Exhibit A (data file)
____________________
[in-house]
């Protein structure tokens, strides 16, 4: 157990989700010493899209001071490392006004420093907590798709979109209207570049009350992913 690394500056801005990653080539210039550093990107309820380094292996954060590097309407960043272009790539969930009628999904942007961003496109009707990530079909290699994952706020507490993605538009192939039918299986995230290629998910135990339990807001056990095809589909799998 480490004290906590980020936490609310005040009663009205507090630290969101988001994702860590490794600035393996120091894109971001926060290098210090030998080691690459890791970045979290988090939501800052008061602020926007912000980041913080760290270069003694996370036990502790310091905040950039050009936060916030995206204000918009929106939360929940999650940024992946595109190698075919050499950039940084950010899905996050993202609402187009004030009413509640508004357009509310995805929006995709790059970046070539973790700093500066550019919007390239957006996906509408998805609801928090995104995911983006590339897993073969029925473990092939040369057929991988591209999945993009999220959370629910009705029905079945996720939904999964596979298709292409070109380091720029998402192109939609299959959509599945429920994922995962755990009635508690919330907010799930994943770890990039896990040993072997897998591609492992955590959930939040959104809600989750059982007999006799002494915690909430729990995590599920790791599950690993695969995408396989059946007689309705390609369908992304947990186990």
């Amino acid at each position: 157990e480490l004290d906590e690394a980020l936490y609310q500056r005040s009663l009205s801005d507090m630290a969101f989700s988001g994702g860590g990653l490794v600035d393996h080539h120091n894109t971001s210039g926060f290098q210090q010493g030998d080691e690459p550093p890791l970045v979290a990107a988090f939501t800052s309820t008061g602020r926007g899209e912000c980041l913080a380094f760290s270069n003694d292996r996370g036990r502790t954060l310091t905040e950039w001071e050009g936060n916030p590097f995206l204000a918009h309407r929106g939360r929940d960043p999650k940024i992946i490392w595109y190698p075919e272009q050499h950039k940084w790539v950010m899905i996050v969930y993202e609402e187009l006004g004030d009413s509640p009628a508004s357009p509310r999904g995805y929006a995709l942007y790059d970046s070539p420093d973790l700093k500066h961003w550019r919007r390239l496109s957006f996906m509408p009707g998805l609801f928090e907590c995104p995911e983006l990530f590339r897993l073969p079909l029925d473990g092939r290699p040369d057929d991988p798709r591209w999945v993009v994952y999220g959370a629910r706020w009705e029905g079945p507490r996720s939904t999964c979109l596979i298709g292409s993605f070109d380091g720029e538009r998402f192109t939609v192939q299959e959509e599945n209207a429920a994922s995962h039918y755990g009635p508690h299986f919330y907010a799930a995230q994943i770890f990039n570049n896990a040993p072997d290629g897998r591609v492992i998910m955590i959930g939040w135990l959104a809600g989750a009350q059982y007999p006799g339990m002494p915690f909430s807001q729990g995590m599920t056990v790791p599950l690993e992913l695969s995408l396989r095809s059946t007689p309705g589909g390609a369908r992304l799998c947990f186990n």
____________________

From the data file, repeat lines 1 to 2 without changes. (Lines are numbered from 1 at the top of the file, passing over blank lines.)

[in-house]
């Protein structure tokens, strides 16, 4: 157990989700010493899209001071490392006004420093907590798709979109209207570049009350992913 690394500056801005990653080539210039550093990107309820380094292996954060590097309407960043272009790539969930009628999904942007961003496109009707990530079909290699994952706020507490993605538009192939039918299986995230290629998910135990339990807001056990095809589909799998 480490004290906590980020936490609310005040009663009205507090630290969101988001994702860590490794600035393996120091894109971001926060290098210090030998080691690459890791970045979290988090939501800052008061602020926007912000980041913080760290270069003694996370036990502790310091905040950039050009936060916030995206204000918009929106939360929940999650940024992946595109190698075919050499950039940084950010899905996050993202609402187009004030009413509640508004357009509310995805929006995709790059970046070539973790700093500066550019919007390239957006996906509408998805609801928090995104995911983006590339897993073969029925473990092939040369057929991988591209999945993009999220959370629910009705029905079945996720939904999964596979298709292409070109380091720029998402192109939609299959959509599945429920994922995962755990009635508690919330907010799930994943770890990039896990040993072997897998591609492992955590959930939040959104809600989750059982007999006799002494915690909430729990995590599920790791599950690993695969995408396989059946007689309705390609369908992304947990186990």